Basics

    The foreign aid program is called Indian Technical and Economic Cooperation Programme, or ITEC, and was established in 1964.
    ITEC covers 156 countries, together with the Special Commonwealth African Assistance Programme (SCAAP).
    Both programs are run by the Economic Division of the Ministry of External Affairs (MEA).
    The MEA also runs the Indian Council of Cultural Relations, which provides assistance and programs to improve cultural ties, for instance through student and teacher exchange programs.
    The ITEC’s official aid budget is roughly Rs. 500 million, annually, and over $2 billion has been disbursed since its inception.

    Afghanistan as Major Recipient

    ITEC is not, however, the only channel for foreign aid. Indeed, large amounts of aid is directed outside ITEC. Afghanistan is by far the largest recipient of that aid. From 2002, to 2006, $650 million had been pledged to India’s Assistance Programme for Afghanistan. The MEA and UN have a list of major commitments:

    $100 million grant (2001-02)
    $70 million grant to build the Zarang-Delaram Highway
    $200,000 to the World Bank’s Afghanistan Reconstruction Trust Fund (2002)
    $4 million grant to repair and build the Indira Gandhi Institute of Child Health in Kabul (2003)
    $4 million grant to build the Habibba School
    $52 million to the World Food Programme, for Afghanistan and Iraq (India is today a net donor to the WFP and IMF).
    $25 million to build the Afghan parliament in Kabul
    A gift of 3 Airbus airplanes to Ariana, the Afghan national carrier.

    Other Bilateral Aid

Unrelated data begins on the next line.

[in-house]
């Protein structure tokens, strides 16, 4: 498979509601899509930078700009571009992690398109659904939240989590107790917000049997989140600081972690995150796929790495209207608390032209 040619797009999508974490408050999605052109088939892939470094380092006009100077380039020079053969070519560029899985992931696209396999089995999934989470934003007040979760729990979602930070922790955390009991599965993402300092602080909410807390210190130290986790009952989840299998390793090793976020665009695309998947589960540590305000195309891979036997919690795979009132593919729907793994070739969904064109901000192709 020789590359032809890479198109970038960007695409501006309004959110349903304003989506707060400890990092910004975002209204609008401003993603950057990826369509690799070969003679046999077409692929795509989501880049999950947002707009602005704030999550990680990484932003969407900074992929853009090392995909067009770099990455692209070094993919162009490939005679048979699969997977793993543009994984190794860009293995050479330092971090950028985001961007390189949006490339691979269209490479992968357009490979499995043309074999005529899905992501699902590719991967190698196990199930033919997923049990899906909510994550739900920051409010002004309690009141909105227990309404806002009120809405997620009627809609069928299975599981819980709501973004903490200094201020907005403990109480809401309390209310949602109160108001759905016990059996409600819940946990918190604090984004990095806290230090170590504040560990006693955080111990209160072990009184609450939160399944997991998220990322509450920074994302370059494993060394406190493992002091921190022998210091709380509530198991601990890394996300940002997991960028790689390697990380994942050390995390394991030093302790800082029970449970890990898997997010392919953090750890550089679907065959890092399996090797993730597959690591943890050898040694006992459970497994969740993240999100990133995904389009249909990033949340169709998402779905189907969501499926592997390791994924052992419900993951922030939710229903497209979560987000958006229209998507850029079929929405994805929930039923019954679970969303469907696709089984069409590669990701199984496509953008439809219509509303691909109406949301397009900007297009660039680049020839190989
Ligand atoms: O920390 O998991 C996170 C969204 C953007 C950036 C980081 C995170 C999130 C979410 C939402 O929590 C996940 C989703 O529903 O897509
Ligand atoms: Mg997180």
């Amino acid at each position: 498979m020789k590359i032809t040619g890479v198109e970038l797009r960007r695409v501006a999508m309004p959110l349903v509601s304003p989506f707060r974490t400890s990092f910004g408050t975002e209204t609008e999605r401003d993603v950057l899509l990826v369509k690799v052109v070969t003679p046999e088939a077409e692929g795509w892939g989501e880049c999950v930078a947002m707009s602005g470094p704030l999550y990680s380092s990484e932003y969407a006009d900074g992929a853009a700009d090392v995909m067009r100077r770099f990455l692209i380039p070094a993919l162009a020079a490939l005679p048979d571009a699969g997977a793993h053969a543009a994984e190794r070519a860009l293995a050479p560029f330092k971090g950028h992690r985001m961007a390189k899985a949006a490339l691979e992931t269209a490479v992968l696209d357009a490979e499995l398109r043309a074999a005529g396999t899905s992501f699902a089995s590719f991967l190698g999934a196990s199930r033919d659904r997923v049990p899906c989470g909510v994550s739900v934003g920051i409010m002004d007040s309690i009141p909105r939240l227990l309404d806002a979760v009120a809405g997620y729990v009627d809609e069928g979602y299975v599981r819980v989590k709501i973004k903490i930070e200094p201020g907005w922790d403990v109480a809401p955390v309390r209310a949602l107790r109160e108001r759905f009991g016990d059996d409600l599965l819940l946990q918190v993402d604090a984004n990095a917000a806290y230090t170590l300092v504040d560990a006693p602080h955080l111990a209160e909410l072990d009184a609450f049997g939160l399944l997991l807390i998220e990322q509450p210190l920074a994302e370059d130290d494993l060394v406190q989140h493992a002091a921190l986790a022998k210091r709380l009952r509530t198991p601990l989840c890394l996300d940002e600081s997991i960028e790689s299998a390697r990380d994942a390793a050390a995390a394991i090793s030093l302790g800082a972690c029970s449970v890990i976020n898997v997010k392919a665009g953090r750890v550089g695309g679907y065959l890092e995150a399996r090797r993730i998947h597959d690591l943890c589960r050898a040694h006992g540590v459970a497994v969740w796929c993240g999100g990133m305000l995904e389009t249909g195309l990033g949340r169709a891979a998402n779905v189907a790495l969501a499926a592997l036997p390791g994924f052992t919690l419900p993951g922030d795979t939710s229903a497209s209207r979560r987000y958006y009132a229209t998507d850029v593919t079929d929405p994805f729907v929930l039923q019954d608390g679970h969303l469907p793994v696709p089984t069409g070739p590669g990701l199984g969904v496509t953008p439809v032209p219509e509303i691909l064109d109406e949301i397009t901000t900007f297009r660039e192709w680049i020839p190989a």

Beyond ITEC and Afghanistan, significant amounts of aid are directed to Africa, much of it delivered in the form of loans, or delivered in-kind as consultancy. Some of these are offered under the India Development Initiative and include (partly drawn from IndiaDaily editorial):

    $218 million in economic aid to Nepal (summer 2006). This is in addition to previous loan waivers for military supplies.
    $500 million to West African nations.
    $110 million in long-term loans to finance Indian exports to Africa. Offered through the Exim Bank, these loans funded the sale of 500 buses by Tata Motors to Senegal.
    $40 million to Angola, for a railway project managed by RITES, Indian Railway’s consultancy division.
    Support and upgrade of the Farkhor Air Force base in Tajikistan (since 2004). The base is India’s first permanent military presence outside India, and operated jointly with Russia and Tajikistan.

    The Broader Context

    These figures combined, India’s aid probably stands at over $150-200 million per year, much more than what is provided through ITEC. However, even this inflated figure hides the vast amounts that are invested through private and public enterprises. For instance, India’s oil exploration company ONGC invested $6 billion for railroads in Nigeria (2005). ONGC has also acquired oil assets in Sudan worth more than $750 million.

    Even these amounts pale in comparison to China’s beneficence, only to Africa. Late last year China unveiled preferential credit of $3 billion for Africa. China has also provided loans of over $100 million to Ghana and Egypt.

    Africa is all too happy to receive this aid which comes with significantly fewer conditions than World Bank, US or EU loans. However, the aid has accompanied a general increase in trade and investment flows between Africa and Asia – particularly China and India.